John said to him, “Teacher, we saw someone casting out demons in your name, and we tried to stop him, because he was not following us.” But Jesus said, “Do not stop him; for no one who does a deed of power in my name will be able soon afterward to speak evil of me. Whoever is not against us is for us. For truly I tell you, whoever gives you a cup of water to drink because you bear the name of Christ will by no means lose the reward.
Mark 9:38-41 (NRSV)
For the past several months the church board has been working to create and reinforce communication within the church. Communication was one of the major points of feedback from the listening conferences. Therefore, we have redoubled our efforts to ensure that everyone has access to what is going on in the life of the church.
One area which I believe deserves a good deal of our attention is the silos that can develop in any organization. In leadership circles silos are understood as the invisible barriers which keep different groups from sharing information with others in the organization. For example, say the Community Ministry committee decided to collect clothes for the SOS closet in August, but did not share that information with the Congregational Life committee. Then the Congregational Life committee might plan on collecting clothes for Victory Mission in October. The lack of communication and cooperation would certainly cause confusion, and even tension. Now, that example is not likely to happen here at Marshfield Christian Church. However, I hope it helps to give a more tangible understanding of what silos are in an organization.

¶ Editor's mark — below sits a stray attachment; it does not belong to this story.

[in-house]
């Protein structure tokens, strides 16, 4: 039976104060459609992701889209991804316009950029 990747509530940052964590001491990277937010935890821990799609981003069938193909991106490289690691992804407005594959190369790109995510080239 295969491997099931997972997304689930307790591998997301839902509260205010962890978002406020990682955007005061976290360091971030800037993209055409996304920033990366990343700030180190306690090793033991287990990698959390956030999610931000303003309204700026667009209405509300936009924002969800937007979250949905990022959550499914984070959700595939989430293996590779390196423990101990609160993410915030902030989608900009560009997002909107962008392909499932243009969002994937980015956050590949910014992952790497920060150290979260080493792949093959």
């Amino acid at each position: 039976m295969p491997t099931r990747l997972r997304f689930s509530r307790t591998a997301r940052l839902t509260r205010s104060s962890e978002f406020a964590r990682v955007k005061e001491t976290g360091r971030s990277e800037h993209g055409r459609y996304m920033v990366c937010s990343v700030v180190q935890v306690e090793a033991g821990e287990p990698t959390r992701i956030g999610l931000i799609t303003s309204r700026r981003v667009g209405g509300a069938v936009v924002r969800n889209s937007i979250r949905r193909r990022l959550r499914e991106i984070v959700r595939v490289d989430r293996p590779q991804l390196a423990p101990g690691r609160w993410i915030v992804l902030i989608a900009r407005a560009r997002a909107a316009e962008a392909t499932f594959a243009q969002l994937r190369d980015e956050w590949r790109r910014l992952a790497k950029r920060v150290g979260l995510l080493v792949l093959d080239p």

Even the disciples fell prey to silos, as we see in this brief story from Mark. Jesus sends the disciples out to spread the good news in the surrounding communities, to be a part of the ministry of wholeness, healing, and reconciliation. And when they return, John happily recounts their attempts to intervene in another person’s ministry. Notice that this unnamed healer was casting out demons, in Jesus’ name. That he was doing good was not in question. The issue for John was that this healer was unknown to them.
Jesus’ rebuke is swift and pointed. “Whoever is not against us is for us.” Jesus says that the healing is what is important, not that person’s relationship to the power structures within the disciples. In essence Jesus says, “step out of your silos and celebrate God’s work in the world.” What is most important is that we, as a community of faith, are working toward bringing about wholeness and healing in the world. Whether the “right” people are in charge of the project is secondary to living out the Good News of Christ.
And yet, it is important for us to share what we are doing with one another. Not so much because we need permission, but because we want to capitalize on the power of cooperation. John, and the other disciples were focused on permission-giving, whereas Jesus shifts the focus toward working together to bring about wholeness and healing, in Christ’s name. May that be our focus as well.